The French learned how to grow pears and peaches on espaliered trees, and in the 18th century, starting with Nicolas Hardenpont in 1730, Belgians bred buttery soft juicy varieties that made pears even more delectable. Belgians developed such an obsession about pears and pear-breeding that it’s been compared to Holland’s tulip craze.

In the 19th century, this great enthusiasm for pears also took hold of New England, a phenomenon so extraordinary it has been called “pear mania.”

Just imagine what a treat it was to eat a sweet juicy pear in mid-winter, in the days before one could buy transported or imported fruit in the grocery store.

The holiday season, with all its rich sweets, is a great time to pause and appreciate the fruit’s combined gift of nature and science (fruit breeding)–and to practice the patience and attention needed to produce a perfectly ripe pear.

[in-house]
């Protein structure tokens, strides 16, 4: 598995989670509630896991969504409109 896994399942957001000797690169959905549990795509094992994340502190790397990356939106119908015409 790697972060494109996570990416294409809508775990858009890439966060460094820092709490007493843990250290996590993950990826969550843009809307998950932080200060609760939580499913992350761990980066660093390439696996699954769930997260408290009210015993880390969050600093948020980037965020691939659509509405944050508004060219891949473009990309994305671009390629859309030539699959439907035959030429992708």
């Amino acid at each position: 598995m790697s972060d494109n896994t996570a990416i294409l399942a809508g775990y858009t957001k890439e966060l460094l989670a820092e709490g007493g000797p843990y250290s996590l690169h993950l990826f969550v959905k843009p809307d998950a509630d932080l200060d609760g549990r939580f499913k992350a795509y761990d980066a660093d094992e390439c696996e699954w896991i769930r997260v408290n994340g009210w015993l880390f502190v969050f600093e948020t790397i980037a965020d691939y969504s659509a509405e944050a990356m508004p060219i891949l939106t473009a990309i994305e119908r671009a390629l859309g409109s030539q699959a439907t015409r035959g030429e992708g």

If by chance your pears do over-ripen, cut out any brown portions and put them in your compost; then cook the rest, with a bit of water, down to a tasty puree, with or without spices. Recently, I waited too long to eat some Comice pears, but the pear mash I made from them was delicious. I’ve used such a mash or puree just like applesauce, or added it for a subtly sweet flavor to a  butternut-squash soup. You could even keep cooking it until you have pear butter to spread on your toast.

If, on the other hand, you have been paying attention to your pears and have a number of them that ripen at once, you could use them to make a nice dessert. I really like Boscs for baking, but I recently had a fabulous Bartlett pear tart with a rich almond crust (Steve, unfortunately, is allergic to almonds, so I won’t be making this.)